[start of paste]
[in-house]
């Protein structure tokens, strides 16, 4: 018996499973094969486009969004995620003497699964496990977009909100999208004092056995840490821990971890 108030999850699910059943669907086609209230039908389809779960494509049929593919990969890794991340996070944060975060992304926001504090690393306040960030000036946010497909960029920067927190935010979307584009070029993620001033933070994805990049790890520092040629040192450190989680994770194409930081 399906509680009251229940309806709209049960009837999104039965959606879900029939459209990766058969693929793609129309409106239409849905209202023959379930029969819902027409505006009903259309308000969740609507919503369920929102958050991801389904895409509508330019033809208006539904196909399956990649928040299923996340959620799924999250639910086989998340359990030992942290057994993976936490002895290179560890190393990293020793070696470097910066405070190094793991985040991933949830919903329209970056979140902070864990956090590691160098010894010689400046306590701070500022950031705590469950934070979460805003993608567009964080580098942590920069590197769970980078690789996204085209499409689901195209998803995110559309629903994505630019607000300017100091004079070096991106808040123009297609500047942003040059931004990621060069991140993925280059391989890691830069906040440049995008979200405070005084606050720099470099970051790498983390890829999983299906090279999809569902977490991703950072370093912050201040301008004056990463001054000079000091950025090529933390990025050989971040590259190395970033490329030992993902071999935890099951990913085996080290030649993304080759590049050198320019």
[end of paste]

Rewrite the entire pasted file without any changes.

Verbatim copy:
[in-house]
């Protein structure tokens, strides 16, 4: 018996499973094969486009969004995620003497699964496990977009909100999208004092056995840490821990971890 108030999850699910059943669907086609209230039908389809779960494509049929593919990969890794991340996070944060975060992304926001504090690393306040960030000036946010497909960029920067927190935010979307584009070029993620001033933070994805990049790890520092040629040192450190989680994770194409930081 399906509680009251229940309806709209049960009837999104039965959606879900029939459209990766058969693929793609129309409106239409849905209202023959379930029969819902027409505006009903259309308000969740609507919503369920929102958050991801389904895409509508330019033809208006539904196909399956990649928040299923996340959620799924999250639910086989998340359990030992942290057994993976936490002895290179560890190393990293020793070696470097910066405070190094793991985040991933949830919903329209970056979140902070864990956090590691160098010894010689400046306590701070500022950031705590469950934070979460805003993608567009964080580098942590920069590197769970980078690789996204085209499409689901195209998803995110559309629903994505630019607000300017100091004079070096991106808040123009297609500047942003040059931004990621060069991140993925280059391989890691830069906040440049995008979200405070005084606050720099470099970051790498983390890829999983299906090279999809569902977490991703950072370093912050201040301008004056990463001054000079000091950025090529933390990025050989971040590259190395970033490329030992993902071999935890099951990913085996080290030649993304080759590049050198320019």